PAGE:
Giving is a work of grace. The Apostle Paul, when writing to the believers in Corinth on the subject of giving, encouraged them to “excel in this act of grace”. (2 Corinthians 8:7) As a work of grace, giving is something that can be perfected. We can practice giving and can “excel” at it by incorporating it effectively in our lives.
As a work of grace, giving is also a process. It has a start and a finish. It is important to understand clearly the best way to start giving, and just as important is understanding how best to finish it - or rather the only way to really finish it. Paul points all this out in his epistle referenced. I suggest a good study of the eighth chapter of 2 Corinthians. But let me try to give a brief synopsis of Paul’s writings.
There are an infinite number of reasons on which to base a charitable act. The reason may be self serving - a gift given to obtain some personal advantage with God or other people. This really is not giving at all, but the result is benefit to others so we can call it a charitable act. Giving may also be based on a feeling of guilt or obligation. We may give out of compulsion or a sense of duty. We may give because it makes us feel good. The list goes on practically forever. But our reason for giving is not really the key. The key to the best way to give is found behind the reason. It is our attitude, our heart, that is the key.
Paul refers to the Corinthians’ “eager willingness” to give in his letter. He also states, “if the willingness is there, the gift is acceptable according to what one has, not according to what one does not have.” (vs 12) What a powerful truth. This is the reason why your heart attitude is more important than your reason for giving. Willingness in giving creates the attribute of acceptability for the gift given. Acceptable to whom? The recipient? Of course not! The recipient has no say in the acceptability of a gift. A gift freely given is a gift regardless of whether it is received or not.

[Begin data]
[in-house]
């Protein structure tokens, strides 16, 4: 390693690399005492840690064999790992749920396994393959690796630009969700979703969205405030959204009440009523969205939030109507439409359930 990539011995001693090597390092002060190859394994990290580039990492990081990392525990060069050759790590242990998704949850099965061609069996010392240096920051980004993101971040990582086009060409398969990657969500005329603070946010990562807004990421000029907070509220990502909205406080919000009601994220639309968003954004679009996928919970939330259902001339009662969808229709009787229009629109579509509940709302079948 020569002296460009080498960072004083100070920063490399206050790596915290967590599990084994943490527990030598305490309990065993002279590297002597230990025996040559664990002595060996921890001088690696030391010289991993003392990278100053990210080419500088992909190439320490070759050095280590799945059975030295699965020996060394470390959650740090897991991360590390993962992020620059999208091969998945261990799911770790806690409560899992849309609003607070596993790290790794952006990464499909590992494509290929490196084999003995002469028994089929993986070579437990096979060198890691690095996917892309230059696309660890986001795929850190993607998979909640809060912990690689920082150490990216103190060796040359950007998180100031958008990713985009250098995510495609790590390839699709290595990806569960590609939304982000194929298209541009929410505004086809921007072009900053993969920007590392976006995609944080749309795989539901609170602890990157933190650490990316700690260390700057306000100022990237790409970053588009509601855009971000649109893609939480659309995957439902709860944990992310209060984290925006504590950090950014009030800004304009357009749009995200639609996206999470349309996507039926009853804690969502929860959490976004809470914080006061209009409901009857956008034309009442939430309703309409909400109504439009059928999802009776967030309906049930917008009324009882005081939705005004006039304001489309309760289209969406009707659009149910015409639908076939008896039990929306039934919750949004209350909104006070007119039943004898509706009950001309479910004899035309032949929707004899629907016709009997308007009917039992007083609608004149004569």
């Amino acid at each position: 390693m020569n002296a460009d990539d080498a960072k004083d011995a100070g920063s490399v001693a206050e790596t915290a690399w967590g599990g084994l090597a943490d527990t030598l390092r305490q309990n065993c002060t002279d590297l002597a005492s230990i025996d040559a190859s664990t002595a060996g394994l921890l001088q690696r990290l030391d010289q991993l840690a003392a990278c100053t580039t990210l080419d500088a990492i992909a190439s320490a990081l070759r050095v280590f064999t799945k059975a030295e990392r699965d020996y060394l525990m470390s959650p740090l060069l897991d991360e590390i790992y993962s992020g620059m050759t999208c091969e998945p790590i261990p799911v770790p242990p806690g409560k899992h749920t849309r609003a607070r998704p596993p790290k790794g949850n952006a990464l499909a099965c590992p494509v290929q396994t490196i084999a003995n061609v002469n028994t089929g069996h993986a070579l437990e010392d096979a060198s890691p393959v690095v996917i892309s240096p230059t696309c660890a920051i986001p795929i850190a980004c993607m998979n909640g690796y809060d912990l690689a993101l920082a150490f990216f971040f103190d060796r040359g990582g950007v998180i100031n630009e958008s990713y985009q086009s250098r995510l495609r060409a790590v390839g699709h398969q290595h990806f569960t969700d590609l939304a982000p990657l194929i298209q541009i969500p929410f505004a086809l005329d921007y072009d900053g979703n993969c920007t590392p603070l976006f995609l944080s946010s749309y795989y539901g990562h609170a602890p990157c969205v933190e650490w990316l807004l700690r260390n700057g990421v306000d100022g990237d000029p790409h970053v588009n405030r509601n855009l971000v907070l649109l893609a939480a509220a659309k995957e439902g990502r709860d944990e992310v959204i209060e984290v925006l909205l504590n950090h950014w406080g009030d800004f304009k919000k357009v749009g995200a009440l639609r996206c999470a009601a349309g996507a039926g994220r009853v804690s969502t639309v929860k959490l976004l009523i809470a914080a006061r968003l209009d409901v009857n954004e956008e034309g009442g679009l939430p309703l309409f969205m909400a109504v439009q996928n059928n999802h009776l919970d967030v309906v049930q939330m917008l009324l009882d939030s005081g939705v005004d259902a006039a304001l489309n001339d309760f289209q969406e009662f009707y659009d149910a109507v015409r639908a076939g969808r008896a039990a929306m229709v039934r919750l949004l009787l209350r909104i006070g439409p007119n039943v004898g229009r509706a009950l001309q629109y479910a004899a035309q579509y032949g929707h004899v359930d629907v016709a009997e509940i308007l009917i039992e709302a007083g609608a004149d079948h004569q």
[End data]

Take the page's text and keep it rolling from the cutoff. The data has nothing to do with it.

How about others outside of the charitable transaction? Not important. People do not have the ability to define a gift as acceptable or not. There is only One who has the ability and the right to establish the acceptability of a gift - God, the Originator of charity and the greatest Giver to ever exist. When Paul discusses the acceptable nature of a gift, he is saying that when willingness is the basis of our giving it is acceptable to God. What’s more is that the gift is acceptable on the basis of what the giver has, not on what she/he does not have.
It’s like this: when we give willingly, God receives our gifts, not accounting them based on their size or the donor’s worldly stature. The gift is received by God and accounted to the giver on the basis of the willingness, the heart, behind it. God uses that acceptable gift, as only He can, to do more than we could have ever done with it. That is the power of starting your giving with willingness!
So if we are to start our giving with willingness, how should we finish it? Well, we finish giving by doing it. This statement seems too elementary, but it is very much necessary. Willingness in giving does not create the gift. Desire to give is not giving. Paul reminded the Corinthians about this in his letter and we need to be reminded of it today. “Now finish the work, so that your eager willingness to do it may be matched by your completion of it, according to your means.” (vs 11) So much giving is never accomplished, it simply never happens, because the willingness is not followed by the action.
Oh, the immense opportunity for truly beneficial change in our world lost due to inaction. Giving is a work of grace. So let us work at it.